One in five students in Indonesia supports establishment of caliphate, says survey
Nearly 20 per cent of high school and university students in Indonesia support the establishment of a caliphate in the world’s largest Muslim-majority country over the current secular government, a new survey showed this week.
Indonesia has in recent years seen its long-standing reputation for religious tolerance come under scrutiny as hardline Islamic groups muscle their way into public and political life.
Most Indonesians practice a moderate form of Islam and the country has sizeable minorities of Hindus, Christians, and people who adhere to traditional beliefs. Religious diversity is enshrined in its constitution.
The survey by a Jakarta-based organisation polled over 4,200 Muslim students, mostly in top schools and universities on Java island, home to more than half the country’s population.
According to the pollster, nearly one in four students said they were, to varying degrees, ready to wage “jihad” to achieve a caliphate.
“This indicates that intolerant teachings have already entered top universities and high schools,” pollster Alvara, which carried out the survey, said in its report released on Tuesday.
“The government and moderate Islamic organisations must start taking tangible steps to anticipate this and be present in student circles with language that is easy for them to understand.”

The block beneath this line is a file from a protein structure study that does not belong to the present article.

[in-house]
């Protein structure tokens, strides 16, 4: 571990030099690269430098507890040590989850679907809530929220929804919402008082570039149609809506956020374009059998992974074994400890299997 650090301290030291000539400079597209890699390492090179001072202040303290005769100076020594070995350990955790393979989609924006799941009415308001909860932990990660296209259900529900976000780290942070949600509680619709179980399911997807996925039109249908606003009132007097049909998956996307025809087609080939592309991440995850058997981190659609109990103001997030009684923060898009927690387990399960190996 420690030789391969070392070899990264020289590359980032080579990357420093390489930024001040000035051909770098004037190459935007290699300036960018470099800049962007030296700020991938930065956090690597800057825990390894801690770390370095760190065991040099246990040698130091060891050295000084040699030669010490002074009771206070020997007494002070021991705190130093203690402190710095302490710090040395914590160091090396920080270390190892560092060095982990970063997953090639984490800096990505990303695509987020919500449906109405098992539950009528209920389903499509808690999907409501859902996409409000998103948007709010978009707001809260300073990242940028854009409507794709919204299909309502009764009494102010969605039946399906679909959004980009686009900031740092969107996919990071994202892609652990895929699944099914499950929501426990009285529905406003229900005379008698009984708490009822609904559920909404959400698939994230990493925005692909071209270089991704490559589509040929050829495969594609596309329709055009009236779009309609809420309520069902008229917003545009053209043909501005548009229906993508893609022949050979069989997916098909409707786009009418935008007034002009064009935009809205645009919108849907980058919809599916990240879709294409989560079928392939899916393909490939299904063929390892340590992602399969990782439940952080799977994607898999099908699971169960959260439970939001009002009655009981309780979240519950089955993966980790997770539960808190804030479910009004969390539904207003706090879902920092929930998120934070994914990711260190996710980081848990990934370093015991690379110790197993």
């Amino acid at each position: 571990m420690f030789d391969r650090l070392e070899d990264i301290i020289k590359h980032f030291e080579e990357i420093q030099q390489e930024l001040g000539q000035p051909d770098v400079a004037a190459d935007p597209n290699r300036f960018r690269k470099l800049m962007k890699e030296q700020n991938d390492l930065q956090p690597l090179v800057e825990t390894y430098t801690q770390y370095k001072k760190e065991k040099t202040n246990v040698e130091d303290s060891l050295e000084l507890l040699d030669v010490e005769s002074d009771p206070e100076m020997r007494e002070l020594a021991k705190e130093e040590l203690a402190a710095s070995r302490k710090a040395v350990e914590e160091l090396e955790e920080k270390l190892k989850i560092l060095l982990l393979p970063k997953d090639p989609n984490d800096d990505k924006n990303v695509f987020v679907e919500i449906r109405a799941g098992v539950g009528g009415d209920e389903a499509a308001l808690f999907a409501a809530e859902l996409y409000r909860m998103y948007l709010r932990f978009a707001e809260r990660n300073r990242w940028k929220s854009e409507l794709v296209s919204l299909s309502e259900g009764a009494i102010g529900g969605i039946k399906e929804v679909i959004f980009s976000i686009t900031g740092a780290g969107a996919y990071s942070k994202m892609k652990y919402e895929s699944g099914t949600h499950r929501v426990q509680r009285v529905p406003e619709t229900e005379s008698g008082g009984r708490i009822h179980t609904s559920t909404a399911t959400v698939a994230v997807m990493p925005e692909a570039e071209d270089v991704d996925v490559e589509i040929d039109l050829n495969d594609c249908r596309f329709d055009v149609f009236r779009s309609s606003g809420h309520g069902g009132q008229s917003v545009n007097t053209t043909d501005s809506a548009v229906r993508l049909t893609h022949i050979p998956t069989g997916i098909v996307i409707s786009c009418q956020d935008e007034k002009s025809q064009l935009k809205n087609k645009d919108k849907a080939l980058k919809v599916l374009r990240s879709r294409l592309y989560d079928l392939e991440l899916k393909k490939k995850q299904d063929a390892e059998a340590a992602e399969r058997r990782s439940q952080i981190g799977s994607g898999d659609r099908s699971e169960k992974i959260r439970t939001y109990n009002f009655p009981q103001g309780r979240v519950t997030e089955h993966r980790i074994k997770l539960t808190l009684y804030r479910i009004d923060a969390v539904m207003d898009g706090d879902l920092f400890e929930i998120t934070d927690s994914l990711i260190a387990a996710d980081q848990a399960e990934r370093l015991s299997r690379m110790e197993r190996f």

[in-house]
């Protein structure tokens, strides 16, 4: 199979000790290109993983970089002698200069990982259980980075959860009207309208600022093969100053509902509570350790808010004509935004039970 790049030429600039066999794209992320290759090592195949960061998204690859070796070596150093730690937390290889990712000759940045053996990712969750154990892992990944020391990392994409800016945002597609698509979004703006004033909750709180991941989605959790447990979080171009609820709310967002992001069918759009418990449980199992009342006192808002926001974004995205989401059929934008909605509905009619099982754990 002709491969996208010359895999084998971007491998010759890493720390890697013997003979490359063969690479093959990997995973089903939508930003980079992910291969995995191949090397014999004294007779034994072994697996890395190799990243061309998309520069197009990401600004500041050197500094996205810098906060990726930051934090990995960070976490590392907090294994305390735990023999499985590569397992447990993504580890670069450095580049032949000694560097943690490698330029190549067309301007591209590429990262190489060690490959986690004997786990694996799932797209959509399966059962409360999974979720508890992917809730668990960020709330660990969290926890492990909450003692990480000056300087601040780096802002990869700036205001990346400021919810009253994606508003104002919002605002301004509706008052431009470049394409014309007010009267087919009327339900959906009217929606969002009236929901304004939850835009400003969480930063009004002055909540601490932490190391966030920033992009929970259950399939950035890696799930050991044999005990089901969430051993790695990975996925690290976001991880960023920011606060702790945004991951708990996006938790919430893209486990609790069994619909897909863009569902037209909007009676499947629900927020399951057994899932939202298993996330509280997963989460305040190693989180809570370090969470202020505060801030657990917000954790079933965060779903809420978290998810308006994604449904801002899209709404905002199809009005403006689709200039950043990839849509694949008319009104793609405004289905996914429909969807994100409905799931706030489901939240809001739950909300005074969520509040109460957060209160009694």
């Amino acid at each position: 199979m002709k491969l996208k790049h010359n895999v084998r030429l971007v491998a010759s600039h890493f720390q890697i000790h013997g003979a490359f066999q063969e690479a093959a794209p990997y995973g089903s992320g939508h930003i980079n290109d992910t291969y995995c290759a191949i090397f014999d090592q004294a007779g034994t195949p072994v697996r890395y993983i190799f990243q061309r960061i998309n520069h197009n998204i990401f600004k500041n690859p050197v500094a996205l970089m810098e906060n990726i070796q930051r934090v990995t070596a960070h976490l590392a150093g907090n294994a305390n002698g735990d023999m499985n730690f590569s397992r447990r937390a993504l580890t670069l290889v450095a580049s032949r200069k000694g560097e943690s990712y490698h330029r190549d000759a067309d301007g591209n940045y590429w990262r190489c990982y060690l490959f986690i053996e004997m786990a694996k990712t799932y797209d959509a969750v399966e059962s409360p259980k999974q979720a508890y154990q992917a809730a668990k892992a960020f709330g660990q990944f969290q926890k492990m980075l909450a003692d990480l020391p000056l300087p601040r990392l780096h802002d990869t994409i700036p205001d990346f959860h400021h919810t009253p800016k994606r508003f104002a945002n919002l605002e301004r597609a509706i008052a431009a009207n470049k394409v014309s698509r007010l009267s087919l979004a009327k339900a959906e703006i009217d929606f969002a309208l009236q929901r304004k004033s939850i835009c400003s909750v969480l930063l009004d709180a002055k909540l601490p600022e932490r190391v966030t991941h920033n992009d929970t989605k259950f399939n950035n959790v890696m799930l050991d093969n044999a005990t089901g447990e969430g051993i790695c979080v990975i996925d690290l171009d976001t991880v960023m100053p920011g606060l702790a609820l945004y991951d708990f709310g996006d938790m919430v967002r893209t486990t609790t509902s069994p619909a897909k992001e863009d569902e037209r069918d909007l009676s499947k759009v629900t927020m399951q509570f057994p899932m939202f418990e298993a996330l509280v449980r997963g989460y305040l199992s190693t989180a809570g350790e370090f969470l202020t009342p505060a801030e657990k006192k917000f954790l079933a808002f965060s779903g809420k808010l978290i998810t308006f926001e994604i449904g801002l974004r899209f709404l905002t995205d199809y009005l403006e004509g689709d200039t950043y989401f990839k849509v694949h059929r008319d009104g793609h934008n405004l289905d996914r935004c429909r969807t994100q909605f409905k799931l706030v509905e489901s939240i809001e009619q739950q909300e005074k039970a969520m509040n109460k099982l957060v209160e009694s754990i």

A presidential spokesman declined to comment on the findings.
Hardline Islamic groups late last year led mass street rallies against Jakarta’s former governor, a Christian, whom they believed had insulted Islam. They eventually succeeded in derailing Basuki Tjahaja Purnama’s re-election bid in April and he was subsequently jailed for blasphemy. The ruling was criticised by many as unjust.
Groups like the Islamic Defenders Front (FPI) call for sharia law to be imposed on the country and believe its leaders should only be Muslim.
The survey showed that most students disagree with the establishment of an Islamic caliphate and violence.
But some officials have repeatedly warned about the creeping influence of radical Islamic thought among student organisations and in campus activities.
President Joko Widodo and his government are trying to contain the rising influence of hairline groups, especially in universities and Islamic boarding schools.
A presidential decree banning any civil organisations deemed to go against the country’s secular state ideology was approved by parliament last month. Hizb-ut-Tahrir, a largely peaceful organisation that calls for the establishment of a caliphate in Indonesia, was the first group to be disbanded under the decree.
Widodo has made several speeches at Islamic boarding schools around the country emphasising Indonesia’s diversity and promoting national unity.
In September, Widodo called at a conference of around 3,000 university rectors for the promotion of the country’s secular ideology, ‘Pancasila’, in education.